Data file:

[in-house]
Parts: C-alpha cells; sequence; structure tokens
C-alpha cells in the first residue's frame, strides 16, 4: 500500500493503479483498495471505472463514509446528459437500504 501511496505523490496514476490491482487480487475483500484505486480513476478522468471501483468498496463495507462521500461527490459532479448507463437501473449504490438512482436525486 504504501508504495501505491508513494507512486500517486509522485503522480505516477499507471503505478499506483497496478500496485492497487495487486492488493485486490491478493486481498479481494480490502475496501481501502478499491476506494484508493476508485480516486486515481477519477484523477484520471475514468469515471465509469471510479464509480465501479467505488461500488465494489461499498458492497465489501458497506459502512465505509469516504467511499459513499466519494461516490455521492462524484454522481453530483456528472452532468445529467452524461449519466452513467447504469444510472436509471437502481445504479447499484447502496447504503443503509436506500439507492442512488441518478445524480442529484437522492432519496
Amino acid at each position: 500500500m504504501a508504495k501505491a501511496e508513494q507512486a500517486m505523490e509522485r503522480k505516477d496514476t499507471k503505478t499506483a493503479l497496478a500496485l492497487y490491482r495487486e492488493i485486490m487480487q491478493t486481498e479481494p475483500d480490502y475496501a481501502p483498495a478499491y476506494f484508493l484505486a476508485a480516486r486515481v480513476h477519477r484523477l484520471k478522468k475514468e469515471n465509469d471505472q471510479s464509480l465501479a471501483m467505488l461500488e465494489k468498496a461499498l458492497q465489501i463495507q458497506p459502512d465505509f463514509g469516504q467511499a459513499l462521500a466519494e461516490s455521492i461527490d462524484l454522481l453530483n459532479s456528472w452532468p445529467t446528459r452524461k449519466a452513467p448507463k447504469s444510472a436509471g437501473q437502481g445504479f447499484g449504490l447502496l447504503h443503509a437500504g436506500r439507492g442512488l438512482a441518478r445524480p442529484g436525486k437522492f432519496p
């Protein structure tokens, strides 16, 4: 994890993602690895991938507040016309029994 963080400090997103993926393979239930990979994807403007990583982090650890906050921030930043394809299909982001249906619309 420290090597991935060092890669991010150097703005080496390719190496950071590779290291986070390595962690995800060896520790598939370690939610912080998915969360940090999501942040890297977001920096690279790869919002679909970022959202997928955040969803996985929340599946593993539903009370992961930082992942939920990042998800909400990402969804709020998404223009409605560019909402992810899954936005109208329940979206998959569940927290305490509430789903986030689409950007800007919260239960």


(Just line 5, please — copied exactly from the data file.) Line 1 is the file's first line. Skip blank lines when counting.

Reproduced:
């Protein structure tokens, strides 16, 4: 994890993602690895991938507040016309029994 963080400090997103993926393979239930990979994807403007990583982090650890906050921030930043394809299909982001249906619309 420290090597991935060092890669991010150097703005080496390719190496950071590779290291986070390595962690995800060896520790598939370690939610912080998915969360940090999501942040890297977001920096690279790869919002679909970022959202997928955040969803996985929340599946593993539903009370992961930082992942939920990042998800909400990402969804709020998404223009409605560019909402992810899954936005109208329940979206998959569940927290305490509430789903986030689409950007800007919260239960």